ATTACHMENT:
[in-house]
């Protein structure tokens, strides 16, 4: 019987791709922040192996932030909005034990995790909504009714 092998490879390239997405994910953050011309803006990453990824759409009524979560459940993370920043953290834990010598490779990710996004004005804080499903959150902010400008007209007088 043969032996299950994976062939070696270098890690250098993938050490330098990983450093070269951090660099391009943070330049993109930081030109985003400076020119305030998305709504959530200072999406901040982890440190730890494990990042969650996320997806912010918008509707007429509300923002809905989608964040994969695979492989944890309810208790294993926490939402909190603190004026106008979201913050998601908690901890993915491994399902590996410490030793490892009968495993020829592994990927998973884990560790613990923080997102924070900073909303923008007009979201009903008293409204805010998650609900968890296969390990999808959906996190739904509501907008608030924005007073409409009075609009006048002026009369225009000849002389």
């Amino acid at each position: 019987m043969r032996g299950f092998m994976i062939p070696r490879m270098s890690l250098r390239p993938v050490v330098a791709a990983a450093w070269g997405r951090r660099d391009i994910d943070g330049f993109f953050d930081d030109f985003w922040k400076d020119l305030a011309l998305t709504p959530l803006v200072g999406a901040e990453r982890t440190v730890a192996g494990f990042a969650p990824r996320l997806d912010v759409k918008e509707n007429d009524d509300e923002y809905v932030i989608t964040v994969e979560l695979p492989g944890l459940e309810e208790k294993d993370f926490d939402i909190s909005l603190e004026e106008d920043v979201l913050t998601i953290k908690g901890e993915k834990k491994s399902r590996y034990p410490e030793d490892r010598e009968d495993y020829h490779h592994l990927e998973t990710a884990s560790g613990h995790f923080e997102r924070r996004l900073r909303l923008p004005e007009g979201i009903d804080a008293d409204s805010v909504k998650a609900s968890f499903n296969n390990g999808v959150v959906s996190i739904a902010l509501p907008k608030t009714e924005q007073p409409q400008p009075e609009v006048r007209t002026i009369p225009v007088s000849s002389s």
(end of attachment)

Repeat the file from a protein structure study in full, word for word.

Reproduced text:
[in-house]
């Protein structure tokens, strides 16, 4: 019987791709922040192996932030909005034990995790909504009714 092998490879390239997405994910953050011309803006990453990824759409009524979560459940993370920043953290834990010598490779990710996004004005804080499903959150902010400008007209007088 043969032996299950994976062939070696270098890690250098993938050490330098990983450093070269951090660099391009943070330049993109930081030109985003400076020119305030998305709504959530200072999406901040982890440190730890494990990042969650996320997806912010918008509707007429509300923002809905989608964040994969695979492989944890309810208790294993926490939402909190603190004026106008979201913050998601908690901890993915491994399902590996410490030793490892009968495993020829592994990927998973884990560790613990923080997102924070900073909303923008007009979201009903008293409204805010998650609900968890296969390990999808959906996190739904509501907008608030924005007073409409009075609009006048002026009369225009000849002389």
């Amino acid at each position: 019987m043969r032996g299950f092998m994976i062939p070696r490879m270098s890690l250098r390239p993938v050490v330098a791709a990983a450093w070269g997405r951090r660099d391009i994910d943070g330049f993109f953050d930081d030109f985003w922040k400076d020119l305030a011309l998305t709504p959530l803006v200072g999406a901040e990453r982890t440190v730890a192996g494990f990042a969650p990824r996320l997806d912010v759409k918008e509707n007429d009524d509300e923002y809905v932030i989608t964040v994969e979560l695979p492989g944890l459940e309810e208790k294993d993370f926490d939402i909190s909005l603190e004026e106008d920043v979201l913050t998601i953290k908690g901890e993915k834990k491994s399902r590996y034990p410490e030793d490892r010598e009968d495993y020829h490779h592994l990927e998973t990710a884990s560790g613990h995790f923080e997102r924070r996004l900073r909303l923008p004005e007009g979201i009903d804080a008293d409204s805010v909504k998650a609900s968890f499903n296969n390990g999808v959150v959906s996190i739904a902010l509501p907008k608030t009714e924005q007073p409409q400008p009075e609009v006048r007209t002026i009369p225009v007088s000849s002389s």